Proctor, Minn., city leader makes pitch for NHL team
PROCTOR, Minn. -- With the U.S. Hockey Hall of Fame in Eveleth and northern Minnesota's longstanding love affair with hockey, Proctor City Councilor Travis White says a new NHL team would be a good fit for the region. "Hockey is the number one sp...
PROCTOR, Minn. -- With the U.S. Hockey Hall of Fame in Eveleth and northern Minnesota's longstanding love affair with hockey, Proctor City Councilor Travis White says a new NHL team would be a good fit for the region.
"Hockey is the number one sport in northern Minnesota," White said.
White said he plans to introduce a resolution during the Proctor City Council's meeting Monday to apply for an NHL expansion team.
NHL Commissioner Gary Bettman recently announced that the Board of Governors is accepting applications through Aug. 10 from groups or markets that are interested in pursuing a new team. Proctor is a town of about 3,000, just southwest of Duluth. White said northeast Minnesota would be a prime area for investors to consider for an NHL franchise.
"With the window of opportunity here where the NHL is looking at expanding and the history that we have up here of hockey, it would be a no-brainer," White said.
The proposed resolution is part of White's vision for boosting the region's economy. In May, the Proctor City Council unanimously approved White's resolution to support an NFL team returning to the Duluth area. His vision also includes establishing a minor league baseball team in the area.
White said he wasn't planning to introduce a resolution regarding an NHL team at this point, but the Board of Governors' application deadline pushed the issue to the forefront.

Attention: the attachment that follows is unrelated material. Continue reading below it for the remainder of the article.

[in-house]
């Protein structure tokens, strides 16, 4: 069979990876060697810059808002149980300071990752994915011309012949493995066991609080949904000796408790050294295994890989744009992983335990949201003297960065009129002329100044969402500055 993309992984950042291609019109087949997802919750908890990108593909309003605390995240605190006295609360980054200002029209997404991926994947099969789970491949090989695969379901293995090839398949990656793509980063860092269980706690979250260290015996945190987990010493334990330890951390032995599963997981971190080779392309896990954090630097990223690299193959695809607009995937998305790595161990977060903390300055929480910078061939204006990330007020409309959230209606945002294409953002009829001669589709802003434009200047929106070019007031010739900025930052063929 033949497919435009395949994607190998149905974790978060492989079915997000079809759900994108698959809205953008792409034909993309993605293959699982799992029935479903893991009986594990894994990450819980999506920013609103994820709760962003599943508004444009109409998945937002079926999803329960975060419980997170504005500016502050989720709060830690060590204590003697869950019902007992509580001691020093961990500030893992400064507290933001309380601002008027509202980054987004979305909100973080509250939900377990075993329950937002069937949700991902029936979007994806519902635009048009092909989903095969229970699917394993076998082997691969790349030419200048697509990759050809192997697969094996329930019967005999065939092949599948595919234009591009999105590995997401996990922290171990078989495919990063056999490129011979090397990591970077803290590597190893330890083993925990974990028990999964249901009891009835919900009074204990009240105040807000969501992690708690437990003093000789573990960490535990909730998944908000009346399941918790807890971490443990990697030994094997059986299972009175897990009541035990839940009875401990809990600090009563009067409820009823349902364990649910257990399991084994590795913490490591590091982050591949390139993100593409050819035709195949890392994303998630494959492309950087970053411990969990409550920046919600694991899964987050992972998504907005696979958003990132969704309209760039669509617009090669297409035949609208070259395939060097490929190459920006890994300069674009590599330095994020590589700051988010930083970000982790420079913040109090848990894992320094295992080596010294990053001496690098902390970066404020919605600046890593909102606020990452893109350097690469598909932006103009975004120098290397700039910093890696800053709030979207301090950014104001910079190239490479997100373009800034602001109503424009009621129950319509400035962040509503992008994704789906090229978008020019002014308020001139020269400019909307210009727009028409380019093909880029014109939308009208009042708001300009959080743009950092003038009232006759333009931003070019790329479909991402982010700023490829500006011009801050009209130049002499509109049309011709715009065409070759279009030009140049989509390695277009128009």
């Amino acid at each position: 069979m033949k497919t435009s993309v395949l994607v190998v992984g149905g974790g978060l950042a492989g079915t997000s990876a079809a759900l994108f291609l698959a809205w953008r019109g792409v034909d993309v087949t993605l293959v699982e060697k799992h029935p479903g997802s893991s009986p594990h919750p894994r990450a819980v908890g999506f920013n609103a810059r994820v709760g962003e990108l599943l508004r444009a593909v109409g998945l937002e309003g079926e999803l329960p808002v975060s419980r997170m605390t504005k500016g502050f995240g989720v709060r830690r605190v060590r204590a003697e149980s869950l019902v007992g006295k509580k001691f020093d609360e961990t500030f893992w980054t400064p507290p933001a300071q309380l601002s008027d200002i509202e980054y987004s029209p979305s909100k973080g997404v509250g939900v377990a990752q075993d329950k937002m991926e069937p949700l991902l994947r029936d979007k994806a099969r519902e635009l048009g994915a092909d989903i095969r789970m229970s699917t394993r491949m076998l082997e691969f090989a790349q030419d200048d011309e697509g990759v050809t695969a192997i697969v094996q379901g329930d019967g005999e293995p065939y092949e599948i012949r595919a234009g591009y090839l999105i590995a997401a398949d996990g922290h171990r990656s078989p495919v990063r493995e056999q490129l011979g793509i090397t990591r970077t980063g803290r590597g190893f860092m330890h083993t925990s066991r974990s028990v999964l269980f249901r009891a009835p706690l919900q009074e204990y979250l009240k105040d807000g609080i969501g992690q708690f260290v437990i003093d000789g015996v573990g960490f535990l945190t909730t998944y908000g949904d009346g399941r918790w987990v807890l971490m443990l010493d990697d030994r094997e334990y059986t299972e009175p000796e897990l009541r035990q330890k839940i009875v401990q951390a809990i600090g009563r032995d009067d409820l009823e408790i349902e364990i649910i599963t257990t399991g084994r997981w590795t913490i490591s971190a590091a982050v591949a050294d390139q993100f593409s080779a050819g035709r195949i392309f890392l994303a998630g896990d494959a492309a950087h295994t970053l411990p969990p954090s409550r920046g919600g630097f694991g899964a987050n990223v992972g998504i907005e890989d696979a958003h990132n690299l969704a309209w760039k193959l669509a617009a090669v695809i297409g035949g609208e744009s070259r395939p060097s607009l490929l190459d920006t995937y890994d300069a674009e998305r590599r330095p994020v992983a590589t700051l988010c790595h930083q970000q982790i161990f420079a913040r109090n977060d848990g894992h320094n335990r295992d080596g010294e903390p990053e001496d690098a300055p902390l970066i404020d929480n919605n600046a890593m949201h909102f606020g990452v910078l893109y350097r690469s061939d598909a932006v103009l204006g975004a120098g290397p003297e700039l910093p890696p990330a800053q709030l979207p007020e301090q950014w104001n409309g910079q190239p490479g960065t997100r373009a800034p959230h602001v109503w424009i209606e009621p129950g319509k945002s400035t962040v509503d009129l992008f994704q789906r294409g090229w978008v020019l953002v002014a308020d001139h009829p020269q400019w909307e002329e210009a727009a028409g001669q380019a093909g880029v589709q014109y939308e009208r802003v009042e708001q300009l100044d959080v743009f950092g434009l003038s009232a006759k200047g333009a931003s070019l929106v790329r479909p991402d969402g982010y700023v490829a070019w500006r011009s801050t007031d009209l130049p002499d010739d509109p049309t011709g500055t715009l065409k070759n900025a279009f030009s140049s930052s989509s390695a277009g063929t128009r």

Although a lot of people were skeptical about his idea to pursue an NFL franchise, White said many of those skeptics were more accepting of the idea of an NHL team. People took issue with the NFL concept because of the size of the stadium that would be needed, while attendance at professional hockey games is less than football, White explained. The Minnesota Wild's average attendance is around 18,000.
White noted that Minnesota Wild fans travel from around northern Minnesota south to the Twin Cities to see the games -- and their money goes into the metro's economy when it could be staying in northern Minnesota. Additionally, it would mean less travel time for fans, he said, pointing out that residents of Grand Forks, N.D., would need to drive 50 miles less if they were going to Proctor than Minneapolis.
White also plans to introduce a resolution Monday to support a venue if Proctor becomes home to a new NHL franchise.
The venue would also give the region another location to host events such as concerts -- and possibly a chance to host the Minnesota state boys high school hockey tournament that had a record attendance of 135,000 fans this year, White said.